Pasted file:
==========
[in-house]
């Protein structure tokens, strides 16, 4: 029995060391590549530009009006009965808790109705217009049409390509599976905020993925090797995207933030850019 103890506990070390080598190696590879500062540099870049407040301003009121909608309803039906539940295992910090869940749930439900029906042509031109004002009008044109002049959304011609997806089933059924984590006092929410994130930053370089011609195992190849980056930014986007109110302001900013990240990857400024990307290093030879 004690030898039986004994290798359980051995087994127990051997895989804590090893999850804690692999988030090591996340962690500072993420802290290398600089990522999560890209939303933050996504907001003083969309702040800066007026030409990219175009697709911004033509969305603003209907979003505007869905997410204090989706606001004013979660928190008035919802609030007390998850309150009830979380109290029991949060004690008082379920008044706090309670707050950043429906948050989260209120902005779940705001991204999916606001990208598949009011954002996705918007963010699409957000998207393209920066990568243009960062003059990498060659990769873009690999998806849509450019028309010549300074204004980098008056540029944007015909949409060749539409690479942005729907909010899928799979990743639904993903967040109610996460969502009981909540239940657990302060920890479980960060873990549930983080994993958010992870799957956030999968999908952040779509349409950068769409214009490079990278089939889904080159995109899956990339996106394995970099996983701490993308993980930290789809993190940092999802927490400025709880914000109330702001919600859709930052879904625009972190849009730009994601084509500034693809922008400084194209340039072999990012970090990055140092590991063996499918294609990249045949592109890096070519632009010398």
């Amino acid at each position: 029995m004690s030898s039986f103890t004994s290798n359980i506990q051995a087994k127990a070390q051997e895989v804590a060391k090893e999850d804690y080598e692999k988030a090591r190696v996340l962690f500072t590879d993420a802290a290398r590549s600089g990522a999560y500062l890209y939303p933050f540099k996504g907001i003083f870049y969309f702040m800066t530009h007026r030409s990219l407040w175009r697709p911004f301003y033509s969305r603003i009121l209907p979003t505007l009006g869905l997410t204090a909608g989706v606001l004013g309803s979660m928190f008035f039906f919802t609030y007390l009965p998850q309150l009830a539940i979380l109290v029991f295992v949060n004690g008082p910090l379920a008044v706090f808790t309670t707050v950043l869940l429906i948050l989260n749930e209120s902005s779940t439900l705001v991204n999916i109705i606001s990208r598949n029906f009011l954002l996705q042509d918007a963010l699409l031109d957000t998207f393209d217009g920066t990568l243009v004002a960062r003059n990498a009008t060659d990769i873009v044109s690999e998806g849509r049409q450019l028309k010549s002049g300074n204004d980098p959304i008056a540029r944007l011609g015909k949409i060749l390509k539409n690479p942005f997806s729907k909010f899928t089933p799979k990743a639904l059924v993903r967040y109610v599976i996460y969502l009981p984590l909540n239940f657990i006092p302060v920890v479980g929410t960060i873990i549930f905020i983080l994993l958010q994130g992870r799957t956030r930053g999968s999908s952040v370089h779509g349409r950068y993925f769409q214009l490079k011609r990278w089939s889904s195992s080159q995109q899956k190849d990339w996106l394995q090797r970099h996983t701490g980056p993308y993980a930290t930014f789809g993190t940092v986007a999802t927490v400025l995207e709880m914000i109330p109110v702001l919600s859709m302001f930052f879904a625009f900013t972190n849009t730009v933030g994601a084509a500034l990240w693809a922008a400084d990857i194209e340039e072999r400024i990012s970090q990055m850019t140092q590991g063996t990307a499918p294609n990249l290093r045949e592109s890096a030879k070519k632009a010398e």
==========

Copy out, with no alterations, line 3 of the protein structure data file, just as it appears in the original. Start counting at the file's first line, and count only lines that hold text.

């Amino acid at each position: 029995m004690s030898s039986f103890t004994s290798n359980i506990q051995a087994k127990a070390q051997e895989v804590a060391k090893e999850d804690y080598e692999k988030a090591r190696v996340l962690f500072t590879d993420a802290a290398r590549s600089g990522a999560y500062l890209y939303p933050f540099k996504g907001i003083f870049y969309f702040m800066t530009h007026r030409s990219l407040w175009r697709p911004f301003y033509s969305r603003i009121l209907p979003t505007l009006g869905l997410t204090a909608g989706v606001l004013g309803s979660m928190f008035f039906f919802t609030y007390l009965p998850q309150l009830a539940i979380l109290v029991f295992v949060n004690g008082p910090l379920a008044v706090f808790t309670t707050v950043l869940l429906i948050l989260n749930e209120s902005s779940t439900l705001v991204n999916i109705i606001s990208r598949n029906f009011l954002l996705q042509d918007a963010l699409l031109d957000t998207f393209d217009g920066t990568l243009v004002a960062r003059n990498a009008t060659d990769i873009v044109s690999e998806g849509r049409q450019l028309k010549s002049g300074n204004d980098p959304i008056a540029r944007l011609g015909k949409i060749l390509k539409n690479p942005f997806s729907k909010f899928t089933p799979k990743a639904l059924v993903r967040y109610v599976i996460y969502l009981p984590l909540n239940f657990i006092p302060v920890v479980g929410t960060i873990i549930f905020i983080l994993l958010q994130g992870r799957t956030r930053g999968s999908s952040v370089h779509g349409r950068y993925f769409q214009l490079k011609r990278w089939s889904s195992s080159q995109q899956k190849d990339w996106l394995q090797r970099h996983t701490g980056p993308y993980a930290t930014f789809g993190t940092v986007a999802t927490v400025l995207e709880m914000i109330p109110v702001l919600s859709m302001f930052f879904a625009f900013t972190n849009t730009v933030g994601a084509a500034l990240w693809a922008a400084d990857i194209e340039e072999r400024i990012s970090q990055m850019t140092q590991g063996t990307a499918p294609n990249l290093r045949e592109s890096a030879k070519k632009a010398e």